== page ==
“(1) According to the Surgeon General, women should not drink alcoholic beverages during pregnancy because of the risk of birth defects. (2) Consumption of alcoholic beverages impairs your ability to drive a car or operate machinery, and may cause health problems.”

There are no federal policies that require warning labels for sugar-sweetened beverages, though individual states, like California, are pursuing initiatives.

One limitation of the new study is that it only looks at survey responses, and not the real-life effects on customers’ consumption habits if they were to encounter the warnings in retail outlets. However, Hall notes that one of the questions they studied — which warning would most discourage wanting to use the product — is “highly predictive” of behavioral change, as shown by other studies.

“I would love for future studies to replicate these findings with behavioral outcomes. And I think that would be a logical next step,” Hall adds.

Moreover, she notes that there’s already clinical research suggesting another kind of warning — pictorial warning labels — on cigarettes have successfully deterred people with established smoking habits.

Usable info for policymakers and journalists

Hall notes that policymakers and journalists alike can use these findings in their work.

Journalists, she says, might consider discussing the risks of products like cigarettes, alcohol and sugar-sweetened beverages as a matter of course in their reporting, whether the coverage is critical or lifestyle-focused.

“The typical person is not going to be reading AJPH on a regular basis,” she says. “So, yeah, talking about the background, what are the risks, leading up to stories that you’re covering, that seems great.”

And policymakers can use the findings to inform labeling efforts. “I think that policymakers have to really look at the research to inform the way they’re designing warnings. And so this is one way that the research, I hope, can then inform policymakers who are trying to weigh the pros and cons of different types of warnings and causal language,” she says.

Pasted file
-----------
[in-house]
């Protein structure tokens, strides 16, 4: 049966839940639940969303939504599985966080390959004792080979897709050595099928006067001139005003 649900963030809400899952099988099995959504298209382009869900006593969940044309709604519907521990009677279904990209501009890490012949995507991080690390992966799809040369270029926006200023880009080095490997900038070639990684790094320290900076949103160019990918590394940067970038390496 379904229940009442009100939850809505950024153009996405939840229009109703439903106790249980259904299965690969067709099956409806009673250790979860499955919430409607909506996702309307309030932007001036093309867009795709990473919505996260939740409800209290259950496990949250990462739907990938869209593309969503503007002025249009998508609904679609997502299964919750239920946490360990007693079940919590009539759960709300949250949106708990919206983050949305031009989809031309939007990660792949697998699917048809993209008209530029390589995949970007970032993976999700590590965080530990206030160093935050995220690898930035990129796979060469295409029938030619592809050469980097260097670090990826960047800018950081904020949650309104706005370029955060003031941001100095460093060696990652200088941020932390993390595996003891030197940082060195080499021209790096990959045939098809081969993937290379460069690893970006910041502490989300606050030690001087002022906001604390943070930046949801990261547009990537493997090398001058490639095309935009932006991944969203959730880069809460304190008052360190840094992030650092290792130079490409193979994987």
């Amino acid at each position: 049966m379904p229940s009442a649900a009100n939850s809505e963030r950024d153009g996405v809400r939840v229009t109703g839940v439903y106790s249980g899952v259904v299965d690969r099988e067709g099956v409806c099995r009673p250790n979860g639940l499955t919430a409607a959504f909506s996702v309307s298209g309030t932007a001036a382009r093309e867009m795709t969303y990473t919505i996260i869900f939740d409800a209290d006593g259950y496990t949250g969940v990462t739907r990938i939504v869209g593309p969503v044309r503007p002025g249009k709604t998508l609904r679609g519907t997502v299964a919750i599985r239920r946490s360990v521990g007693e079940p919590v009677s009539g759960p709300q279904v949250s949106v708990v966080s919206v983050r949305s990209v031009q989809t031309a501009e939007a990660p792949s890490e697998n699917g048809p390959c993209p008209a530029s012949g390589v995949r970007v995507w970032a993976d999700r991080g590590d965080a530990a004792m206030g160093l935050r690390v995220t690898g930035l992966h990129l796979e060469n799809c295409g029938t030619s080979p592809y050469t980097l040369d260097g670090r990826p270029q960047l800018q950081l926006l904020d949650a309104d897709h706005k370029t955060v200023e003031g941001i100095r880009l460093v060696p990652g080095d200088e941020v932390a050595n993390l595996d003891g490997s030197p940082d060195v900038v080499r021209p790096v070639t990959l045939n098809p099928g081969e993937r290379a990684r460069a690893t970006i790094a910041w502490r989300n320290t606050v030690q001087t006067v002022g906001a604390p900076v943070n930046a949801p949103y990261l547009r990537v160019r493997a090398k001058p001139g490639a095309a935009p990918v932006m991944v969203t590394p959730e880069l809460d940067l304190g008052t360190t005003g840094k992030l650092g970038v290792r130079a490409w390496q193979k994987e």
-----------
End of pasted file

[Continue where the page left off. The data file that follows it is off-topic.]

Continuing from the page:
Legislators backing warning labels might face legal challenges related to the First Amendment issue. “The issue really rests on compelled commercial speech, which refers to the government’s ability to require companies to put language on their products,” Hall explains. “And so there are really high standards and very specific standards for what’s allowable.”

In 2015, for example, the city of San Francisco enacted a sugar-sweetened beverage warning ordinance, which required ads for sugar-sweetened beverages to convey the following — “WARNING: Drinking beverages with added sugar(s) contributes to obesity, diabetes, and tooth decay.”

It was subsequently challenged in court by the American Beverage Association, reaching the U.S. Court of Appeals for the Ninth Circuit. The court ruled in the Association’s favor. As a result, the city has proposed modified warning text, which reads: “Drinking beverages with added sugar(s) may contribute to obesity, type 2 diabetes, and tooth decay.”

The key changes are the softening of “contributes to” to “may contribute to,” as well as specifying that the risk for diabetes is restricted to type 2 diabetes.

“San Francisco’s compelled message is problematic because it suggests that sugar is always dangerous for diabetics. In fact, consuming sugar-sweetened beverages can be medically indicated for a type 1 diabetic when there are signs of hypoglycemia, a complication of type 1 diabetes, because drinking fruit juice or soda raises blood sugar levels quickly,” the court’s ruling reads.

But Hall is disappointed by the notion of softening the proposed warning with the word ‘may.’

“I have read the meta-analyses and systematic reviews of longitudinal cohort studies show that these linkages are very factual. So it’s quite surprising to me that they’ve been questioned, and I think that it’s clear that the warning is not saying that every single person who drinks an SSB will inherently get type two diabetes. That’s not what the warnings are saying,” Hall says. “It’s disappointing to see the courts moving in this direction. To me, that’s questioning strong scientific evidence that we have, and making us weasel-word our way around warnings and weaken their meaning.”

 

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Citation: Hall, Marissa G.; et al. "Causal Language in Health Warning Labels and US Adults’ Perception: A Randomized Experiment," American Journal of Public Health, September 2019. doi: 10.2105/AJPH.2019.305222.